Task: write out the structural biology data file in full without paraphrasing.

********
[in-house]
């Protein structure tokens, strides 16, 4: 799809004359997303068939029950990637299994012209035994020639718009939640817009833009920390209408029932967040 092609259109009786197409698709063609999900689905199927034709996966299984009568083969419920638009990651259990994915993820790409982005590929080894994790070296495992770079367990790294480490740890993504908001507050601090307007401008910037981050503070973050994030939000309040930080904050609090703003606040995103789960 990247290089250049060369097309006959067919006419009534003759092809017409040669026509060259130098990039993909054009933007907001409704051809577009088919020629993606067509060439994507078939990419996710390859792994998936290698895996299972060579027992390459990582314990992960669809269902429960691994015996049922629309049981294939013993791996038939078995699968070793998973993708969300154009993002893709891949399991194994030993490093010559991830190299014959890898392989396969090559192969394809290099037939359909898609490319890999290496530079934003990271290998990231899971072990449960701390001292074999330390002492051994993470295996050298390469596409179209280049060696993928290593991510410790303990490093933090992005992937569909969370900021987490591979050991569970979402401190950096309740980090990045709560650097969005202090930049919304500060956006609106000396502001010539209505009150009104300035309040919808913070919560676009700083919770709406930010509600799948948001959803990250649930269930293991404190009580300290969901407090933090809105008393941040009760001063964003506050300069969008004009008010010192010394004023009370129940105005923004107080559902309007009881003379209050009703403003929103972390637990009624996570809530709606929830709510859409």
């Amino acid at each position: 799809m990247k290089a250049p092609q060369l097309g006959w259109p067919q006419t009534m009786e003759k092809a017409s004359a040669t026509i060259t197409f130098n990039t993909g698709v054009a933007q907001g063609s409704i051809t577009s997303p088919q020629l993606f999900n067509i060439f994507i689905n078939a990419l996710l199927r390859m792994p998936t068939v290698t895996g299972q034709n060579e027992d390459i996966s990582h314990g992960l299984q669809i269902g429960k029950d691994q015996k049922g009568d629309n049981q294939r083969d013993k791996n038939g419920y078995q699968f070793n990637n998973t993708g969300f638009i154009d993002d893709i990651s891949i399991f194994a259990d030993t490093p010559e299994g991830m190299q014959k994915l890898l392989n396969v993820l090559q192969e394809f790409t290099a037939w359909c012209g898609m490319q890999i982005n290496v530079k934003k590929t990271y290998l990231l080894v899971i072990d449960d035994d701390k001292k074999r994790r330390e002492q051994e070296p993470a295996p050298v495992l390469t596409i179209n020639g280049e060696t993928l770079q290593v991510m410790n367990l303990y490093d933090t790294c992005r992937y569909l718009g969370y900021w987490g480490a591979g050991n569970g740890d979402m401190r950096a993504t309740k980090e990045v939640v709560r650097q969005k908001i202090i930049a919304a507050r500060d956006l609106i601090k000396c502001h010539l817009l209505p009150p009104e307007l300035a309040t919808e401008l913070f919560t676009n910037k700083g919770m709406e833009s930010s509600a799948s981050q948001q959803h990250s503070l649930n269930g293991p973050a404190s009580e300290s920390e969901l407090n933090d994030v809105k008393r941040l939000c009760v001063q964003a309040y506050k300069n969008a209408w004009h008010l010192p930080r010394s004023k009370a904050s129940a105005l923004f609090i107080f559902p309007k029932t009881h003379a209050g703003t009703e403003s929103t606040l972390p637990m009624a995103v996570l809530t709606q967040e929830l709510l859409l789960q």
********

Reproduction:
[in-house]
């Protein structure tokens, strides 16, 4: 799809004359997303068939029950990637299994012209035994020639718009939640817009833009920390209408029932967040 092609259109009786197409698709063609999900689905199927034709996966299984009568083969419920638009990651259990994915993820790409982005590929080894994790070296495992770079367990790294480490740890993504908001507050601090307007401008910037981050503070973050994030939000309040930080904050609090703003606040995103789960 990247290089250049060369097309006959067919006419009534003759092809017409040669026509060259130098990039993909054009933007907001409704051809577009088919020629993606067509060439994507078939990419996710390859792994998936290698895996299972060579027992390459990582314990992960669809269902429960691994015996049922629309049981294939013993791996038939078995699968070793998973993708969300154009993002893709891949399991194994030993490093010559991830190299014959890898392989396969090559192969394809290099037939359909898609490319890999290496530079934003990271290998990231899971072990449960701390001292074999330390002492051994993470295996050298390469596409179209280049060696993928290593991510410790303990490093933090992005992937569909969370900021987490591979050991569970979402401190950096309740980090990045709560650097969005202090930049919304500060956006609106000396502001010539209505009150009104300035309040919808913070919560676009700083919770709406930010509600799948948001959803990250649930269930293991404190009580300290969901407090933090809105008393941040009760001063964003506050300069969008004009008010010192010394004023009370129940105005923004107080559902309007009881003379209050009703403003929103972390637990009624996570809530709606929830709510859409």
């Amino acid at each position: 799809m990247k290089a250049p092609q060369l097309g006959w259109p067919q006419t009534m009786e003759k092809a017409s004359a040669t026509i060259t197409f130098n990039t993909g698709v054009a933007q907001g063609s409704i051809t577009s997303p088919q020629l993606f999900n067509i060439f994507i689905n078939a990419l996710l199927r390859m792994p998936t068939v290698t895996g299972q034709n060579e027992d390459i996966s990582h314990g992960l299984q669809i269902g429960k029950d691994q015996k049922g009568d629309n049981q294939r083969d013993k791996n038939g419920y078995q699968f070793n990637n998973t993708g969300f638009i154009d993002d893709i990651s891949i399991f194994a259990d030993t490093p010559e299994g991830m190299q014959k994915l890898l392989n396969v993820l090559q192969e394809f790409t290099a037939w359909c012209g898609m490319q890999i982005n290496v530079k934003k590929t990271y290998l990231l080894v899971i072990d449960d035994d701390k001292k074999r994790r330390e002492q051994e070296p993470a295996p050298v495992l390469t596409i179209n020639g280049e060696t993928l770079q290593v991510m410790n367990l303990y490093d933090t790294c992005r992937y569909l718009g969370y900021w987490g480490a591979g050991n569970g740890d979402m401190r950096a993504t309740k980090e990045v939640v709560r650097q969005k908001i202090i930049a919304a507050r500060d956006l609106i601090k000396c502001h010539l817009l209505p009150p009104e307007l300035a309040t919808e401008l913070f919560t676009n910037k700083g919770m709406e833009s930010s509600a799948s981050q948001q959803h990250s503070l649930n269930g293991p973050a404190s009580e300290s920390e969901l407090n933090d994030v809105k008393r941040l939000c009760v001063q964003a309040y506050k300069n969008a209408w004009h008010l010192p930080r010394s004023k009370a904050s129940a105005l923004f609090i107080f559902p309007k029932t009881h003379a209050g703003t009703e403003s929103t606040l972390p637990m009624a995103v996570l809530t709606q967040e929830l709510l859409l789960q």